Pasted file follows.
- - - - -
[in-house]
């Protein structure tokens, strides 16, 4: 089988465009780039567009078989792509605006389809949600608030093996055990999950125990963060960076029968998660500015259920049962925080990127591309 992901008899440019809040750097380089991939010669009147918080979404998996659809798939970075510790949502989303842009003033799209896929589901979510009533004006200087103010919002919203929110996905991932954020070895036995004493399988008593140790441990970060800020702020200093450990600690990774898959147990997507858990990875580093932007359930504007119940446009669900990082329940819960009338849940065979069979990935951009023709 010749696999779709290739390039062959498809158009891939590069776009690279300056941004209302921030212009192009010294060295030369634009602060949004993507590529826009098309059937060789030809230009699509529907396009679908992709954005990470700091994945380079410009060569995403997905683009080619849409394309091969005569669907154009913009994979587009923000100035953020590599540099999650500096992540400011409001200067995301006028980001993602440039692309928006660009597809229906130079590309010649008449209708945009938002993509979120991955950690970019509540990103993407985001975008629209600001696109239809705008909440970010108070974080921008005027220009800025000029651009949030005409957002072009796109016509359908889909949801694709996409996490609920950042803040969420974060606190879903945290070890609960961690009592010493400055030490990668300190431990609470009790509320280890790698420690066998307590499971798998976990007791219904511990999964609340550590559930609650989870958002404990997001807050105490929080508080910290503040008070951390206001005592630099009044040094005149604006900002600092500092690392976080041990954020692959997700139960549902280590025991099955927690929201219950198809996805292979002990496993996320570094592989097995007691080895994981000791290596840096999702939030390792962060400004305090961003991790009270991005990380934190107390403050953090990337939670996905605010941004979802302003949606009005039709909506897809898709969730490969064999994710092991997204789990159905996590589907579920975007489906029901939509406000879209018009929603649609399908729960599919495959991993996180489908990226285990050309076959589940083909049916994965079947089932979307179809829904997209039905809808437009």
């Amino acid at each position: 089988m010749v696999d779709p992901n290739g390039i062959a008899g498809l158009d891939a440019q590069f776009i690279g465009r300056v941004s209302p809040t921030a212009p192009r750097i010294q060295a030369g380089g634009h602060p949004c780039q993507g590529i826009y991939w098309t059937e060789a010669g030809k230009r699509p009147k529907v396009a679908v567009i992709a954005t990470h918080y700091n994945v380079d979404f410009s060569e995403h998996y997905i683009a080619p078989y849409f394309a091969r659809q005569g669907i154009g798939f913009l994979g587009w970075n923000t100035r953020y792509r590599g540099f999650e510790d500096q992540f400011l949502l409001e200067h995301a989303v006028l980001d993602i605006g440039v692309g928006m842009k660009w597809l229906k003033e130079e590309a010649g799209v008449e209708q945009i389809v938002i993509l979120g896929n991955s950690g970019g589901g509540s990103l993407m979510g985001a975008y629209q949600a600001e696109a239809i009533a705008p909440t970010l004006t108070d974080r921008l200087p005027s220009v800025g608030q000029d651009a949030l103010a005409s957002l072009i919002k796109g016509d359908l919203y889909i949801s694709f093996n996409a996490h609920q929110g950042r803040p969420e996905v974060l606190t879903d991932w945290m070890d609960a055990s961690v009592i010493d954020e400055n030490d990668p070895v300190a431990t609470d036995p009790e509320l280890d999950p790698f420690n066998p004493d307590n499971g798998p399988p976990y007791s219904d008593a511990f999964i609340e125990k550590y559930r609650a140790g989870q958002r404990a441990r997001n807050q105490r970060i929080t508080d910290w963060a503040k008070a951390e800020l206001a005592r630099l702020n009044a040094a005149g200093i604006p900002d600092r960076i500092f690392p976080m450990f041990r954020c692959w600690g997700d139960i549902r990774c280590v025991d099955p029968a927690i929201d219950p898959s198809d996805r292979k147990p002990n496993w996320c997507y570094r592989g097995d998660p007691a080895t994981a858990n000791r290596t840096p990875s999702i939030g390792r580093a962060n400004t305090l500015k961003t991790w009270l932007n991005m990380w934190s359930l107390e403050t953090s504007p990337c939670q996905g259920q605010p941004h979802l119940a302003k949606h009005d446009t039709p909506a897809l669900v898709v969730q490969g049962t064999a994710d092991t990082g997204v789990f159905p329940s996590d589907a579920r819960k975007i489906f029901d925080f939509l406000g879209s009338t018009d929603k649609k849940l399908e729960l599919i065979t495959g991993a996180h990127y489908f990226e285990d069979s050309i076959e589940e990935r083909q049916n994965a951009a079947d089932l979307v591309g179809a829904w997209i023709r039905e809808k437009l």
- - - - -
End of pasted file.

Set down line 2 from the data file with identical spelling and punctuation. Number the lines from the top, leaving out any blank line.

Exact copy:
């Protein structure tokens, strides 16, 4: 089988465009780039567009078989792509605006389809949600608030093996055990999950125990963060960076029968998660500015259920049962925080990127591309 992901008899440019809040750097380089991939010669009147918080979404998996659809798939970075510790949502989303842009003033799209896929589901979510009533004006200087103010919002919203929110996905991932954020070895036995004493399988008593140790441990970060800020702020200093450990600690990774898959147990997507858990990875580093932007359930504007119940446009669900990082329940819960009338849940065979069979990935951009023709 010749696999779709290739390039062959498809158009891939590069776009690279300056941004209302921030212009192009010294060295030369634009602060949004993507590529826009098309059937060789030809230009699509529907396009679908992709954005990470700091994945380079410009060569995403997905683009080619849409394309091969005569669907154009913009994979587009923000100035953020590599540099999650500096992540400011409001200067995301006028980001993602440039692309928006660009597809229906130079590309010649008449209708945009938002993509979120991955950690970019509540990103993407985001975008629209600001696109239809705008909440970010108070974080921008005027220009800025000029651009949030005409957002072009796109016509359908889909949801694709996409996490609920950042803040969420974060606190879903945290070890609960961690009592010493400055030490990668300190431990609470009790509320280890790698420690066998307590499971798998976990007791219904511990999964609340550590559930609650989870958002404990997001807050105490929080508080910290503040008070951390206001005592630099009044040094005149604006900002600092500092690392976080041990954020692959997700139960549902280590025991099955927690929201219950198809996805292979002990496993996320570094592989097995007691080895994981000791290596840096999702939030390792962060400004305090961003991790009270991005990380934190107390403050953090990337939670996905605010941004979802302003949606009005039709909506897809898709969730490969064999994710092991997204789990159905996590589907579920975007489906029901939509406000879209018009929603649609399908729960599919495959991993996180489908990226285990050309076959589940083909049916994965079947089932979307179809829904997209039905809808437009």